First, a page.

CZ to EN: treba to jak jsem ti psal dobrou s kobrou.

Discussion in 'Vocabulary & Translation Help' started by whois_dm, May 17, 2007.

  1. whois_dm

    whois_dm Member

    treba to jak jsem ti psal dobrou s kobrou

    What does it mean?

  2. Sova

    Sova Well-Known Member

    For example, it's like I wrote you, "[Have a] good [night sleeping] with a cobra." Dobrou s kobrou is a common expression, similar (in usage, at least) to "Don't let the bedbugs bite." See the thread: CZ to EN: dobrou s kobrou!
  3. dzurisova

    dzurisova Well-Known Member

    Oh my gosh, this language is so hard.

    I read it as

    treba to jak jsem ti psal dobrou s kobrou
    Even it like I slept you good with cobra.

    I can't possibly see how you get "Have a good night sleeping with the cobra" out of it.

    Not only is that past-tense conditional thing messing me up again, but the verb seems to be in the "I" form so it's hard for me to see that the speaker is not talking about himself sleeping rather than the listener sleeping.

    I need one of those emoticons that is pulling her hair out. Sometimes I feel like I will never learn Czech! :lol:
  4. wer

    wer Well-Known Member

    No, it is not common.
    That’s rather “a ať tě blechy štípou celou noc”, isn’t? (But I’m not sure of it since my dictionary confirms it only in one direction :wink:)

    “Třeba” means “maybe/possibly” or, like in this case, “for example”. It never means “even”.

    Your problem with the verb arises form your confusion of “spal” (=slept) and “psal” (=wrote).

    And the translation of “dobrou s kobrou” is really tricky, that’s because “dobrou” (=good) is a colloquial short for “dobrou noc” (= good night).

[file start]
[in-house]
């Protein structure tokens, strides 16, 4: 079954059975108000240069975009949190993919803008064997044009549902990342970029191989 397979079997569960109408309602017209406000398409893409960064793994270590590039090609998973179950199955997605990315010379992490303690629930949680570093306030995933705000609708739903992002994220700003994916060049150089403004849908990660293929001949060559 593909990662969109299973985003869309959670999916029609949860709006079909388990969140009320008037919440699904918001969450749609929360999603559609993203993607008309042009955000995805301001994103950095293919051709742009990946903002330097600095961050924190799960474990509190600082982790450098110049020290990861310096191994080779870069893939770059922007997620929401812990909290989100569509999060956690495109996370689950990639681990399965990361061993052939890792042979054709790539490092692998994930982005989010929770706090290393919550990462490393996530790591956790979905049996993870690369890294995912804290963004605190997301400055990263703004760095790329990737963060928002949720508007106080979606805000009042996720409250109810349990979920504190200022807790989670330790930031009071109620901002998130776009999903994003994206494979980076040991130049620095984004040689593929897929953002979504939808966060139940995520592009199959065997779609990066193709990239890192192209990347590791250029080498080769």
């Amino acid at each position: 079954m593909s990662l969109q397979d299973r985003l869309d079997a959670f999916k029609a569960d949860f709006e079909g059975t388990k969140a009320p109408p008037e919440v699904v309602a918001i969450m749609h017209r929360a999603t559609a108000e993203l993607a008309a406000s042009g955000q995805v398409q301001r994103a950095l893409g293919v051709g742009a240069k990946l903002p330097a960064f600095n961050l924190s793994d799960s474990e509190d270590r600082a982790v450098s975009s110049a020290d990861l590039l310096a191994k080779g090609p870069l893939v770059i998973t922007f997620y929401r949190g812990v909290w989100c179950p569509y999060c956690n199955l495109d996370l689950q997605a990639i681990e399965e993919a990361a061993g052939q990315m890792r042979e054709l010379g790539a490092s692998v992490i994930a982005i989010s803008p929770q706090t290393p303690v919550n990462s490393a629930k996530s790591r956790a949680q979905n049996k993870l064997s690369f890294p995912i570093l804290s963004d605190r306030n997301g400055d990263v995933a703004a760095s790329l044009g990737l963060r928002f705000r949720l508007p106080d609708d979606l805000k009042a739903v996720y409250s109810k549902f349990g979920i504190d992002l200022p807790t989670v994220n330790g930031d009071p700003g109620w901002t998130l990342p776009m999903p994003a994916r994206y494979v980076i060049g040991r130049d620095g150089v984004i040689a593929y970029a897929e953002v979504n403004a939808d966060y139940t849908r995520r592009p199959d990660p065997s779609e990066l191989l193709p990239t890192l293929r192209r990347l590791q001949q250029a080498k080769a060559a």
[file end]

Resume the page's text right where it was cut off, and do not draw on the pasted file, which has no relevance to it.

BTW, the “jak” in this sentence means rather “when”. It is often used this way when giving a hint to remember something.
  5. Zeisig

    Zeisig Well-Known Member

    jsem ti psal = I wrote you
    jsem spal = I slept

    Třeba to, jak jsem ti psal "dobrou s kobrou".

    For instance that (idea, sentence, message), what I wrote you, that one with the phrase "dobrou s kobrou".

    For instance that situation (case, event), when I wrote you the message with the phrase "dobrou s kobrou".

    Do not worry, Dzurisová K.! Sometimes it is difficult to understand the SMS messages without any punctuation, especially if you do not know the context.
  6. dzurisova

    dzurisova Well-Known Member

    Oh, now it makes sense. It seems my confusion came with the quotation marks.

    I thought the part in quotes was the only translation. I didn't realize the translation started with "For example" I thought sova was saying that to whois_dm

    Now when I look at it, it makes much more sense. Thanks everyone!

    sigh of relief! :)
  7. whois_dm

    whois_dm Member

    thanks everybody!
    i think this is the closest (in the context):

    "For instance that situation (case, event), when I wrote you the message with the phrase "dobrou s kobrou"."
  8. Sova

    Sova Well-Known Member

    Sorry, Katko! I should have separated my translation from my commentary.

    And no, I did not confuse psat with spat. I put the word "sleeping" in square brackets to indicate that it was an implied translation. The literal translation "Good with a cobra" makes no sense in English, so I liberally added a few words to try and make the meaning more clear.

    As for the "don't let the bedbugs bite" comment, I was merely pointing out the usage of the phrase, as I emphasized, not the meaning. Your phrase, wer, is definitely more close (almost exact) in meaning; however, in English I could not think of any common expression closer to "Dobrou s kobrou." But, I guess the Czech expression isn't as common as I thought it was after all.
  9. dzurisova

    dzurisova Well-Known Member

    No, but I did. :oops:
  10. Sova

    Sova Well-Known Member

    Oh :eek: I guess I should read more carefully ...
  11. Plivnik

    Plivnik New Member

    The literal meaning is „good night with a cobra“ but it’s based on a rhyme (dobrou – s kobrou) not on accurate meaning – like British cockney, it’s a type of word humour (something like dobrý kačer/večer – good duck/night). It’s not so common and it’s quite recent „invention“. This expression usually use young people, especially when they want to be witty :roll: .

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